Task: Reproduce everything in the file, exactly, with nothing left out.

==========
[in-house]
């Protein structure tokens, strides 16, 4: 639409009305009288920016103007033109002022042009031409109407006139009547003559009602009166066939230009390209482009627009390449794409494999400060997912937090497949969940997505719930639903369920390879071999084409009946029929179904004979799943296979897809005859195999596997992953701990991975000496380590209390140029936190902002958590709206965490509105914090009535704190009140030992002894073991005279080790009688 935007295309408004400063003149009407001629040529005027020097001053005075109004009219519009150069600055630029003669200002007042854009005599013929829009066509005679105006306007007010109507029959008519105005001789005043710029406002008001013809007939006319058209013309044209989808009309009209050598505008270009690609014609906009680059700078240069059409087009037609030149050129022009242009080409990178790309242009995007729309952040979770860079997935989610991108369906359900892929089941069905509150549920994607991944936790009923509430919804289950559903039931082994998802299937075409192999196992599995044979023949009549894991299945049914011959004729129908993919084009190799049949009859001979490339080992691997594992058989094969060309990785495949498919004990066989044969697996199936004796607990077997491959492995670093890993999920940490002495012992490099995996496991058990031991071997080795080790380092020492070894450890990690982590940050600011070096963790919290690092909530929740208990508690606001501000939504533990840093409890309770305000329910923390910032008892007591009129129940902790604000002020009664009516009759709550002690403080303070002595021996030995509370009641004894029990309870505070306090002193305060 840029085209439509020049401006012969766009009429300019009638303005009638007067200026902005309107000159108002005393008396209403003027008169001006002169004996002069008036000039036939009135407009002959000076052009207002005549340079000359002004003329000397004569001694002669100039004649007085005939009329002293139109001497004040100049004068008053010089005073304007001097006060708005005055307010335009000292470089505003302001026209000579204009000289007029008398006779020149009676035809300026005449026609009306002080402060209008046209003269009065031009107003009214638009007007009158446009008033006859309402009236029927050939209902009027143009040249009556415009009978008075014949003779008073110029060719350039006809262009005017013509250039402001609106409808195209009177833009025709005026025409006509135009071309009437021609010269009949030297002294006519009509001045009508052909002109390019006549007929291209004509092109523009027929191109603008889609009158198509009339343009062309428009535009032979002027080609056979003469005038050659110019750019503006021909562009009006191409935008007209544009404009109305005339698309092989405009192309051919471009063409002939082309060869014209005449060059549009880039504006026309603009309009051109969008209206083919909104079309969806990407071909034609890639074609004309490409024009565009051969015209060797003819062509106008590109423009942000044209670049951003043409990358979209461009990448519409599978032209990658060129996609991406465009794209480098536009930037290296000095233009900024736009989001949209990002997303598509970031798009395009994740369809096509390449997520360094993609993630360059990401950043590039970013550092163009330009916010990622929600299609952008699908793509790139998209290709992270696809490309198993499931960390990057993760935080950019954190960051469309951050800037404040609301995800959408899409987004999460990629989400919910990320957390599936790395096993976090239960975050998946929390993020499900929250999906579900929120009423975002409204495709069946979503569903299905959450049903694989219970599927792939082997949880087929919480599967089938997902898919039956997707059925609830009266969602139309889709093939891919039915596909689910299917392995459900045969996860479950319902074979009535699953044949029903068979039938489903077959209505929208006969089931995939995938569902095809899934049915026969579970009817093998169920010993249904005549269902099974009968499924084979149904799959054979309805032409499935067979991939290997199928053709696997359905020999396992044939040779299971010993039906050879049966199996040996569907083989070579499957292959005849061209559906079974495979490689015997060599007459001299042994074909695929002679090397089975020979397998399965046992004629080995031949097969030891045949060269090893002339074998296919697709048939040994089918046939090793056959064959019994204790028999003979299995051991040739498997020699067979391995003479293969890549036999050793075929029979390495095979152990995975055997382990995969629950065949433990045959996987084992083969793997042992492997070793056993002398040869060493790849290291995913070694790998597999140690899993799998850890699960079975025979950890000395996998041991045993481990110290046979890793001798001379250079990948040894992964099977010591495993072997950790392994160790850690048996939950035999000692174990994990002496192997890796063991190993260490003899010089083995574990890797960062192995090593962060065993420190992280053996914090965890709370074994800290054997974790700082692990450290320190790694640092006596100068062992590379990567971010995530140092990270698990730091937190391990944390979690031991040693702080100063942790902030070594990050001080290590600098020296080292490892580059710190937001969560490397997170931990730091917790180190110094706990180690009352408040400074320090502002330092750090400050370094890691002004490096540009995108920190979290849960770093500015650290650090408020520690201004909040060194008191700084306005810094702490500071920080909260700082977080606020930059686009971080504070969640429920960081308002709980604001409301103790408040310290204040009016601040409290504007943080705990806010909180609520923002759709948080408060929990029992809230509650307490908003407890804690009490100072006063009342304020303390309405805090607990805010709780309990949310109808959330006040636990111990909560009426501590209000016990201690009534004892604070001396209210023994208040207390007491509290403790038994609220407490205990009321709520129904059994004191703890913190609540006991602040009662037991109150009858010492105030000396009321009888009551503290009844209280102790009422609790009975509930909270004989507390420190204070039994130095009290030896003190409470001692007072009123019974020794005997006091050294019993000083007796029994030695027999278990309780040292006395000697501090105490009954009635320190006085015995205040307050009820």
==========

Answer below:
[in-house]
């Protein structure tokens, strides 16, 4: 639409009305009288920016103007033109002022042009031409109407006139009547003559009602009166066939230009390209482009627009390449794409494999400060997912937090497949969940997505719930639903369920390879071999084409009946029929179904004979799943296979897809005859195999596997992953701990991975000496380590209390140029936190902002958590709206965490509105914090009535704190009140030992002894073991005279080790009688 935007295309408004400063003149009407001629040529005027020097001053005075109004009219519009150069600055630029003669200002007042854009005599013929829009066509005679105006306007007010109507029959008519105005001789005043710029406002008001013809007939006319058209013309044209989808009309009209050598505008270009690609014609906009680059700078240069059409087009037609030149050129022009242009080409990178790309242009995007729309952040979770860079997935989610991108369906359900892929089941069905509150549920994607991944936790009923509430919804289950559903039931082994998802299937075409192999196992599995044979023949009549894991299945049914011959004729129908993919084009190799049949009859001979490339080992691997594992058989094969060309990785495949498919004990066989044969697996199936004796607990077997491959492995670093890993999920940490002495012992490099995996496991058990031991071997080795080790380092020492070894450890990690982590940050600011070096963790919290690092909530929740208990508690606001501000939504533990840093409890309770305000329910923390910032008892007591009129129940902790604000002020009664009516009759709550002690403080303070002595021996030995509370009641004894029990309870505070306090002193305060 840029085209439509020049401006012969766009009429300019009638303005009638007067200026902005309107000159108002005393008396209403003027008169001006002169004996002069008036000039036939009135407009002959000076052009207002005549340079000359002004003329000397004569001694002669100039004649007085005939009329002293139109001497004040100049004068008053010089005073304007001097006060708005005055307010335009000292470089505003302001026209000579204009000289007029008398006779020149009676035809300026005449026609009306002080402060209008046209003269009065031009107003009214638009007007009158446009008033006859309402009236029927050939209902009027143009040249009556415009009978008075014949003779008073110029060719350039006809262009005017013509250039402001609106409808195209009177833009025709005026025409006509135009071309009437021609010269009949030297002294006519009509001045009508052909002109390019006549007929291209004509092109523009027929191109603008889609009158198509009339343009062309428009535009032979002027080609056979003469005038050659110019750019503006021909562009009006191409935008007209544009404009109305005339698309092989405009192309051919471009063409002939082309060869014209005449060059549009880039504006026309603009309009051109969008209206083919909104079309969806990407071909034609890639074609004309490409024009565009051969015209060797003819062509106008590109423009942000044209670049951003043409990358979209461009990448519409599978032209990658060129996609991406465009794209480098536009930037290296000095233009900024736009989001949209990002997303598509970031798009395009994740369809096509390449997520360094993609993630360059990401950043590039970013550092163009330009916010990622929600299609952008699908793509790139998209290709992270696809490309198993499931960390990057993760935080950019954190960051469309951050800037404040609301995800959408899409987004999460990629989400919910990320957390599936790395096993976090239960975050998946929390993020499900929250999906579900929120009423975002409204495709069946979503569903299905959450049903694989219970599927792939082997949880087929919480599967089938997902898919039956997707059925609830009266969602139309889709093939891919039915596909689910299917392995459900045969996860479950319902074979009535699953044949029903068979039938489903077959209505929208006969089931995939995938569902095809899934049915026969579970009817093998169920010993249904005549269902099974009968499924084979149904799959054979309805032409499935067979991939290997199928053709696997359905020999396992044939040779299971010993039906050879049966199996040996569907083989070579499957292959005849061209559906079974495979490689015997060599007459001299042994074909695929002679090397089975020979397998399965046992004629080995031949097969030891045949060269090893002339074998296919697709048939040994089918046939090793056959064959019994204790028999003979299995051991040739498997020699067979391995003479293969890549036999050793075929029979390495095979152990995975055997382990995969629950065949433990045959996987084992083969793997042992492997070793056993002398040869060493790849290291995913070694790998597999140690899993799998850890699960079975025979950890000395996998041991045993481990110290046979890793001798001379250079990948040894992964099977010591495993072997950790392994160790850690048996939950035999000692174990994990002496192997890796063991190993260490003899010089083995574990890797960062192995090593962060065993420190992280053996914090965890709370074994800290054997974790700082692990450290320190790694640092006596100068062992590379990567971010995530140092990270698990730091937190391990944390979690031991040693702080100063942790902030070594990050001080290590600098020296080292490892580059710190937001969560490397997170931990730091917790180190110094706990180690009352408040400074320090502002330092750090400050370094890691002004490096540009995108920190979290849960770093500015650290650090408020520690201004909040060194008191700084306005810094702490500071920080909260700082977080606020930059686009971080504070969640429920960081308002709980604001409301103790408040310290204040009016601040409290504007943080705990806010909180609520923002759709948080408060929990029992809230509650307490908003407890804690009490100072006063009342304020303390309405805090607990805010709780309990949310109808959330006040636990111990909560009426501590209000016990201690009534004892604070001396209210023994208040207390007491509290403790038994609220407490205990009321709520129904059994004191703890913190609540006991602040009662037991109150009858010492105030000396009321009888009551503290009844209280102790009422609790009975509930909270004989507390420190204070039994130095009290030896003190409470001692007072009123019974020794005997006091050294019993000083007796029994030695027999278990309780040292006395000697501090105490009954009635320190006085015995205040307050009820």